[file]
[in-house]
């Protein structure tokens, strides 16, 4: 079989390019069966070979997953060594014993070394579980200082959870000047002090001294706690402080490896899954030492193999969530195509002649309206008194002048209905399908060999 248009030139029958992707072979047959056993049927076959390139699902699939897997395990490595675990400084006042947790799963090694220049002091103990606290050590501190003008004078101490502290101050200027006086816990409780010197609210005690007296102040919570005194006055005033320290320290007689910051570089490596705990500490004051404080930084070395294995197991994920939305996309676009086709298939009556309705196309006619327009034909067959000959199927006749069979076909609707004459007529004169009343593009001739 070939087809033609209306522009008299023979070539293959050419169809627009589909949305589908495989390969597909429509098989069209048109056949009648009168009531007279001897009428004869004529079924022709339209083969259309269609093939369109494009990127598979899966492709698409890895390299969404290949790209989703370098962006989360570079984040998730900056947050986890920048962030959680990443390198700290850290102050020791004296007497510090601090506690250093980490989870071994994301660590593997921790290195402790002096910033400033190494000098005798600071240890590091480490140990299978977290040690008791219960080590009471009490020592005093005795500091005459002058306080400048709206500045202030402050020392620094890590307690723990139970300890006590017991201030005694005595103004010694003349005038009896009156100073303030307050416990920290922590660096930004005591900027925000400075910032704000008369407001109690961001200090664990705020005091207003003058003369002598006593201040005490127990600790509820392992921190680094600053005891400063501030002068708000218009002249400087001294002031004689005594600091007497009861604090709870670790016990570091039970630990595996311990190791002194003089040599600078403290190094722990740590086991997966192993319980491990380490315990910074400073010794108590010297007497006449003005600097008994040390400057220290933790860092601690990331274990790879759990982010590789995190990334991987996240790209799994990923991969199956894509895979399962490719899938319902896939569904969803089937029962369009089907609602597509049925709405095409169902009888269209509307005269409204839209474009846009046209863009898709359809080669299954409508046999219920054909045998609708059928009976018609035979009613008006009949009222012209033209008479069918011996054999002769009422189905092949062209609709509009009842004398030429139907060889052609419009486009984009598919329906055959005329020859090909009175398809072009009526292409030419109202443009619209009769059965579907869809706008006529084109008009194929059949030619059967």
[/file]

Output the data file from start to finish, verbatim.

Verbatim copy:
[in-house]
């Protein structure tokens, strides 16, 4: 079989390019069966070979997953060594014993070394579980200082959870000047002090001294706690402080490896899954030492193999969530195509002649309206008194002048209905399908060999 248009030139029958992707072979047959056993049927076959390139699902699939897997395990490595675990400084006042947790799963090694220049002091103990606290050590501190003008004078101490502290101050200027006086816990409780010197609210005690007296102040919570005194006055005033320290320290007689910051570089490596705990500490004051404080930084070395294995197991994920939305996309676009086709298939009556309705196309006619327009034909067959000959199927006749069979076909609707004459007529004169009343593009001739 070939087809033609209306522009008299023979070539293959050419169809627009589909949305589908495989390969597909429509098989069209048109056949009648009168009531007279001897009428004869004529079924022709339209083969259309269609093939369109494009990127598979899966492709698409890895390299969404290949790209989703370098962006989360570079984040998730900056947050986890920048962030959680990443390198700290850290102050020791004296007497510090601090506690250093980490989870071994994301660590593997921790290195402790002096910033400033190494000098005798600071240890590091480490140990299978977290040690008791219960080590009471009490020592005093005795500091005459002058306080400048709206500045202030402050020392620094890590307690723990139970300890006590017991201030005694005595103004010694003349005038009896009156100073303030307050416990920290922590660096930004005591900027925000400075910032704000008369407001109690961001200090664990705020005091207003003058003369002598006593201040005490127990600790509820392992921190680094600053005891400063501030002068708000218009002249400087001294002031004689005594600091007497009861604090709870670790016990570091039970630990595996311990190791002194003089040599600078403290190094722990740590086991997966192993319980491990380490315990910074400073010794108590010297007497006449003005600097008994040390400057220290933790860092601690990331274990790879759990982010590789995190990334991987996240790209799994990923991969199956894509895979399962490719899938319902896939569904969803089937029962369009089907609602597509049925709405095409169902009888269209509307005269409204839209474009846009046209863009898709359809080669299954409508046999219920054909045998609708059928009976018609035979009613008006009949009222012209033209008479069918011996054999002769009422189905092949062209609709509009009842004398030429139907060889052609419009486009984009598919329906055959005329020859090909009175398809072009009526292409030419109202443009619209009769059965579907869809706008006529084109008009194929059949030619059967």